Stability and Prosperity in Monetary Union
Opinion piece by Mario Draghi, President of the ECB,
for Project Syndicate, 2 January 2015
There is a common misconception that the euro area is a monetary union without a political union. But this reflects a deep misunderstanding of what monetary union means. Monetary union is possible only because of the substantial integration already achieved among European Union countries – and sharing a single currency deepens that integration.
If European monetary union has proved more resilient than many thought, it is only because those who doubted it misjudged this political dimension. They underestimated the ties among its members, how much they had collectively invested, and their willingness to come together to solve common problems when it mattered most.
Yet it is also clear that our monetary union is still incomplete. This was the diagnosis offered two years ago by the so-called “Four Presidents” (the European council president in close collaboration with the presidents of the European Commission, the European Central Bank, and the Eurogroup). And, though important progress has been made in some areas, unfinished business remains in others.
But what does it mean to “complete” a monetary union? Most important, it means having conditions in place that make countries more stable and prosperous than they would be if they were not members. They have to be better off inside than they would be outside.
In other political unions, cohesion is maintained through a strong common identity, but often also through permanent fiscal transfers between richer and poorer regions that even out incomes ex post. In the euro area, such one-way transfers between countries are not foreseen (transfers do exist as part of the EU’s cohesion policy, but are limited in size and are primarily designed to support the “catching-up” process in lower income countries or regions). This means that we need a different approach to ensure that each country is permanently better off inside the euro area.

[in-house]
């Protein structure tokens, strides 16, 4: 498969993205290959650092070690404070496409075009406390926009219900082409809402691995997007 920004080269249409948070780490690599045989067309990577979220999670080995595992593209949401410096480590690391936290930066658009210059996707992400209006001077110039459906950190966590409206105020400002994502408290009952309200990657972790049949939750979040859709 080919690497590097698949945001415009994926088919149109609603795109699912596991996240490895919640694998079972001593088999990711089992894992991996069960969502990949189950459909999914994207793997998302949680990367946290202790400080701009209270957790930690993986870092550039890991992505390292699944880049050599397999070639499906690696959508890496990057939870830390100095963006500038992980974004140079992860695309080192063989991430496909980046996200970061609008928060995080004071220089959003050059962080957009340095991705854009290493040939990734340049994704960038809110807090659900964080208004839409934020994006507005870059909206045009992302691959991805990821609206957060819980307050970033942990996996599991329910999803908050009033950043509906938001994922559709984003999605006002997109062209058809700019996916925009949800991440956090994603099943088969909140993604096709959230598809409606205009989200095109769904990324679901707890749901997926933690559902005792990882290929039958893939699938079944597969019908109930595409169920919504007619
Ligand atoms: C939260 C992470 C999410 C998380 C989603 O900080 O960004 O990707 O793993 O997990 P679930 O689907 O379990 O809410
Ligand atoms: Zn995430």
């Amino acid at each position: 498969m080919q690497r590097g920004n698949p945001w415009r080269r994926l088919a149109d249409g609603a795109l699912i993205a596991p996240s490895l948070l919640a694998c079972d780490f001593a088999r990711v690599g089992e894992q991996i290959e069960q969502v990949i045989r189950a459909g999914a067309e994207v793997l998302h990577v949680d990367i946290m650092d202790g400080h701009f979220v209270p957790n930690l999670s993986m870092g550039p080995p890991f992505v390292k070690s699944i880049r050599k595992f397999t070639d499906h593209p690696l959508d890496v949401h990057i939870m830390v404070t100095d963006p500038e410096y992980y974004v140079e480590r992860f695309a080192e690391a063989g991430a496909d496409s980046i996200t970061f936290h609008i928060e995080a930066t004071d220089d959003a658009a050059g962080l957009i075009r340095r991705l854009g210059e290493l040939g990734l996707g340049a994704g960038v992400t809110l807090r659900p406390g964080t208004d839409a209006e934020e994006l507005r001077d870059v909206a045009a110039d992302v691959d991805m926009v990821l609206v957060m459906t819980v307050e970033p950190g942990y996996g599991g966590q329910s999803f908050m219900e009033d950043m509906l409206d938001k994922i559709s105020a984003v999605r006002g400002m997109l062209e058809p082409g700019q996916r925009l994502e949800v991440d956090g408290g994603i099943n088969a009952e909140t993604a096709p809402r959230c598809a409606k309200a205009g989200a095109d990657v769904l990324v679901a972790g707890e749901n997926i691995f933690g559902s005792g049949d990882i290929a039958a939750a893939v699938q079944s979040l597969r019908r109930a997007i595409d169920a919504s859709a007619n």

This implies two main things. First, we have to create the conditions for all countries to thrive independently. All members need to be able to exploit comparative advantages within the Single Market, attract capital, and generate jobs. And they need to have enough flexibility to respond quickly to short-term shocks. This comes down to structural reforms that spur competition, reduce unnecessary red tape, and make labor markets more adaptable.
Until now, whether or not to carry out such reforms has largely been a national prerogative. But in a union such as ours they are a clear common interest. Euro area countries depend on one another for growth. And, more fundamentally, if a lack of structural reforms leads to permanent divergence within the monetary union, this raises the specter of exit – from which all members ultimately suffer.
In the euro area, stability and prosperity anywhere depend on countries thriving everywhere. So there is a strong case for sharing more sovereignty in this area – for building a genuine economic union. This means more than beefing up existing procedures. It means governing together: shifting from coordination to common decision-making, and from rules to institutions.
The second implication of the absence of fiscal transfers is that countries need to invest more in other mechanisms to share the cost of shocks. Even with more flexible economies, internal adjustment will always be slower than it would be if countries had their own exchange rate. Risk-sharing is thus essential to prevent recessions from leaving permanent scars and reinforcing economic divergence.
A key part of the solution is to improve private risk-sharing by deepening financial integration. Indeed, the less public risk-sharing we want, the more private risk-sharing we need. A banking union for the euro area should be catalytic in encouraging deeper integration of the banking sector. But risk-sharing is also about deepening capital markets, especially for equity, which is why we also need to advance quickly with a capital markets union.
Still, we have to acknowledge the vital role of fiscal policies in a monetary union. A single monetary policy focused on price stability in the euro area cannot react to shocks that affect only one country or region. So, to avoid prolonged local slumps, it is critical that national fiscal policies can perform their stabilization role.
To allow national fiscal stabilizers to work, governments must be able to borrow at an affordable cost in times of economic stress. A strong fiscal framework is indispensable to achieve this, and protects countries from contagion. But the crisis experience suggests that, in times of extreme market tensions, even a sound initial fiscal position may not offer absolute protection from spillovers.
This is a further reason why we need economic union: markets would be less likely to react negatively to temporarily higher deficits if they were more confident in future growth prospects. By committing governments to structural reforms, economic union provides the credibility that countries can indeed grow out of debt.
Ultimately, economic convergence among countries cannot be only an entry criterion for monetary union, or a condition that is met some of the time. It has to be a condition that is fulfilled all of the time. And for this reason, to complete monetary union we will ultimately have to deepen our political union further: to lay down its rights and obligations in a renewed institutional order.